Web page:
Hitting someone in the back with an open hand is a ritual. To claim that this must be a violent act is to assume that one is ignorant of this fact. No one would confuse an act of congratulations with an act of violence. The participants’ intentions have nothing to do with this evaluation. If one person pats another on the back with murderous intent, we still would not see this as an act of violence. Likewise, someone punching another in the face with the very best of intentions is still committing a violent act. Intentions have no place in an ethical evaluation, such as the kind of impersonal judgment we make about acts committed by other people (moral evaluations are another thing entirely).

But most importantly, this is not the kind of violence perpetrated by BDSM advocates. Consider the following list: spanking, whipping, burning, cutting, strangulation, rape, torture. Do any of these acts sound anywhere remotely like the equivalent of a pat on the back? Do we have a common ritual of strangling people to congratulate them? Do people spank each other on the street as a routine greeting?

The argument is the result of a profoundly confused mind. There is generally no issue with identifying acts of violence. We may disagree on which are justified and which are not, but I don’t think identification is an issue.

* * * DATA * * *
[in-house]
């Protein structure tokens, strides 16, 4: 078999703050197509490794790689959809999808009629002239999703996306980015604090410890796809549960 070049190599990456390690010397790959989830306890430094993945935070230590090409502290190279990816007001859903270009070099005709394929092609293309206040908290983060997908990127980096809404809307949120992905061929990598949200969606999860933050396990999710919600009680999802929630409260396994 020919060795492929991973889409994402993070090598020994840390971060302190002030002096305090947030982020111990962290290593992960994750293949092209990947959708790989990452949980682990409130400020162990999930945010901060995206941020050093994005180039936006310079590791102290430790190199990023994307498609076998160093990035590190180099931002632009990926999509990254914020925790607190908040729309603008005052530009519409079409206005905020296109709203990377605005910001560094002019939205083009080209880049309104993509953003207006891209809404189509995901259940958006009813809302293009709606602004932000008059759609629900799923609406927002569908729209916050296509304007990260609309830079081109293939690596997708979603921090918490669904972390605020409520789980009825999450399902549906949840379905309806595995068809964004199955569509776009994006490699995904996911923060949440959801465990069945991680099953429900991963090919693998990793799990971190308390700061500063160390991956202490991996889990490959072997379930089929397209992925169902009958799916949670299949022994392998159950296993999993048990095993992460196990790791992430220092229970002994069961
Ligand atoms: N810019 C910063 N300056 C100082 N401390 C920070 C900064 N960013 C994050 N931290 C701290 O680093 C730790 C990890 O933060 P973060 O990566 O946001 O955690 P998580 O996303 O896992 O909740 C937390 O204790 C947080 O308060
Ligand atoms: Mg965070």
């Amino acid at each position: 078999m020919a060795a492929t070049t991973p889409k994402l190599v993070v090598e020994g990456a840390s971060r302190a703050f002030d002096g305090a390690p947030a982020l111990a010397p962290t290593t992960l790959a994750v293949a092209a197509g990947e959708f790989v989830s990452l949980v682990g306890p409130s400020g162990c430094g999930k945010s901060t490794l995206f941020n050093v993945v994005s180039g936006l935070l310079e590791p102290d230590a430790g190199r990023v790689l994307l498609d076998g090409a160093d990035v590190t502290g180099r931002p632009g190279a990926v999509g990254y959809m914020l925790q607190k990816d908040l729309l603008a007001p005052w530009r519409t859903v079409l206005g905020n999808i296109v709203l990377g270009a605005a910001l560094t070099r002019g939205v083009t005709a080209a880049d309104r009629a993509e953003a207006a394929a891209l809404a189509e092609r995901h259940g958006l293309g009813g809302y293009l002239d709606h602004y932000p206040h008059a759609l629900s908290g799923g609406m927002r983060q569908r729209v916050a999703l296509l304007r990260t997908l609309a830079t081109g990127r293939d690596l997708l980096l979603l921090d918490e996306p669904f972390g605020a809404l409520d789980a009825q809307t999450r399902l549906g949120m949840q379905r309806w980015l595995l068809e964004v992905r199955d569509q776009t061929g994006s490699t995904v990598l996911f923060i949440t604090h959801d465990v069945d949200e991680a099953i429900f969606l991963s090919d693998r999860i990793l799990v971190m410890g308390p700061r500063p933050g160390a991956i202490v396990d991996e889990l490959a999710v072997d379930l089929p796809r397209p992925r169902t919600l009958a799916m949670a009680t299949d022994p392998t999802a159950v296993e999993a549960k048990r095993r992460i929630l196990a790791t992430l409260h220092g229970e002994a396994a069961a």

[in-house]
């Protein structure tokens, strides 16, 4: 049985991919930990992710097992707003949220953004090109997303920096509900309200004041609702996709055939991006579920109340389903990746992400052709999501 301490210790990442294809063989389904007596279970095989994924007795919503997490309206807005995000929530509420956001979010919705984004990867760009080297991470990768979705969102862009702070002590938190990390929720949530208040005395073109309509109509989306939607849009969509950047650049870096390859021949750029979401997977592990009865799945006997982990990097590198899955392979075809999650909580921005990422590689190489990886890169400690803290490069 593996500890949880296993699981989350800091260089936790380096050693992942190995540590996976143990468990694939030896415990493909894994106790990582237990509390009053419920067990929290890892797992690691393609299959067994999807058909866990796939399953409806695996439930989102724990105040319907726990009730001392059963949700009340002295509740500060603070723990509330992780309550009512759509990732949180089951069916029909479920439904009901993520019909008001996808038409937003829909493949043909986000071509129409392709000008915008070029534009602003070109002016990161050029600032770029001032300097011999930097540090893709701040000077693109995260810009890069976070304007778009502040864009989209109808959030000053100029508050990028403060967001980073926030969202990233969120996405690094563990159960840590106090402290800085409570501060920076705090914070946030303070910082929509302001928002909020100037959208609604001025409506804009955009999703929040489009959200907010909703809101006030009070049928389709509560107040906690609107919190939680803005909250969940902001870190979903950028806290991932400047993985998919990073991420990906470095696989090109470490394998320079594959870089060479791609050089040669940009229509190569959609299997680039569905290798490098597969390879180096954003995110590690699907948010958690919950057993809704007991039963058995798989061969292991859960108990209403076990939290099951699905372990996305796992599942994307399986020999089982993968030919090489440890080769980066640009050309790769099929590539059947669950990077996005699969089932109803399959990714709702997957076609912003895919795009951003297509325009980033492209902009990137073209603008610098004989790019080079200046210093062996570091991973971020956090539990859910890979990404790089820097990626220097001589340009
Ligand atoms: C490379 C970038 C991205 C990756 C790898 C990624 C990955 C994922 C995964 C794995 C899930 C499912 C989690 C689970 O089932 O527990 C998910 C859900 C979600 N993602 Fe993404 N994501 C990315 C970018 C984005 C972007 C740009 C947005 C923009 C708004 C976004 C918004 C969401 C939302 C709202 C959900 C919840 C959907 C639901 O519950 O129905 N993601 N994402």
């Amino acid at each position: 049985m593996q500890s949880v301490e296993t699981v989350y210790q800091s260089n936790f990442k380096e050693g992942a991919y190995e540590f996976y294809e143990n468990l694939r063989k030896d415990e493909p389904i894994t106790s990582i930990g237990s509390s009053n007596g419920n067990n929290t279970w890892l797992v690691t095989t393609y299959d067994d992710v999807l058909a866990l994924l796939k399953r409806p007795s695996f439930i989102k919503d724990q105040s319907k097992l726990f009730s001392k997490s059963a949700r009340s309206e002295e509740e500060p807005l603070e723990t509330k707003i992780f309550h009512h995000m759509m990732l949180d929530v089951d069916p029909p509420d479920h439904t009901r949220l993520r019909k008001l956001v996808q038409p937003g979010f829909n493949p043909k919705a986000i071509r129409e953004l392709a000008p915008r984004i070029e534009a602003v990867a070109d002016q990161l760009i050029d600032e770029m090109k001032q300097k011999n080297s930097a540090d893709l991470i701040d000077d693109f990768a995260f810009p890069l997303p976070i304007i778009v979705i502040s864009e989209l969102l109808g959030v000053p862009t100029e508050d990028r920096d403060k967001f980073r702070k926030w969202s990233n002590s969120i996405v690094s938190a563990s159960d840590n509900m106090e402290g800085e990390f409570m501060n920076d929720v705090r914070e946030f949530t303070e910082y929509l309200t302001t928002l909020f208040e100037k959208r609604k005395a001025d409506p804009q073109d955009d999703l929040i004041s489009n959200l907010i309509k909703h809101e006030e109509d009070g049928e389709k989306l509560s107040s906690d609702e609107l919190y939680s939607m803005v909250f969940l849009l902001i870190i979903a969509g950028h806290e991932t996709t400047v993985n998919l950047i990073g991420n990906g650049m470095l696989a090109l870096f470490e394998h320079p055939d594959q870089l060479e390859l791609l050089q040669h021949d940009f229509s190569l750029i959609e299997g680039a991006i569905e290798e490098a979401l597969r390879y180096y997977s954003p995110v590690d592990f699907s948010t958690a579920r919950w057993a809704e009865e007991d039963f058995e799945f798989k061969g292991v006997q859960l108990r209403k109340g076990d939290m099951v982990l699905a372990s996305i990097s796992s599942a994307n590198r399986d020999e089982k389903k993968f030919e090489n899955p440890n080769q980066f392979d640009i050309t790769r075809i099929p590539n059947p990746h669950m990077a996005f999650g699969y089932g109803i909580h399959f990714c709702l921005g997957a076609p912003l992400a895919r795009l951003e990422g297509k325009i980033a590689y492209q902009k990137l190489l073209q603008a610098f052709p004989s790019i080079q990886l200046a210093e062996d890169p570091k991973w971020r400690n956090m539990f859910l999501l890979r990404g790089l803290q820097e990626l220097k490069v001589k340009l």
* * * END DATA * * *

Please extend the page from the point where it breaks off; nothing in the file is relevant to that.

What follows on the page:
He then goes on to describe the popularity of BDSM and BDSM-based literature, and offers another absurd whopper:

Porn critics rail against X-rated media, but oddly, don’t condemn romance fiction for the way the male characters dominate and threaten the female protagonists. Why? Because romance fiction is written to appeal to women’s erotic fantasies. Women understand that it’s fantasy. But the researchers who call X-rated media violent apparently don’t recognize that porn is also fantasy. They erroneously believe that porn represents men’s real-world sexual agenda. As anti-porn activist Robin Morgan once said, “Porn is the theory. Rape is the practice.”

Yes, it’s that old bromide again, “pornography is fantasy.” I don’t know how stupid you have to be to believe such nonsense, but pornography, like most filmed media, is not fantasy. It depicts real acts performed on real people. The only exception is special effects, but most pornographic videos, being produced extremely cheaply, do not use special effects beyond screen wipes.

To compare literature with film betrays a deep media illiteracy. Romance fiction does not involve real women performing real acts. Pornographic movies do. Novels are make-believe, filming people is not. Even if they are acting, you are still filming something that’s actually happening. Literature cannot show us things that are actually happening (at best, they are a recollection or a retelling of something that did happen, filtered through our conceptual understanding).

It’s hard to understand why a supposedly serious publication like Psychology Today would agree to publish such blatant lies and drivel, even if it’s only an online blog article. The only reason why anyone would even pretend to agree with it, I think, is because they are BDSM advocates and they wish to grab onto anyone and anything which attempts to justify or rationalize away the rape, violence, and cruelty in BDSM. But certainly they can do better than such pathetic nonsense.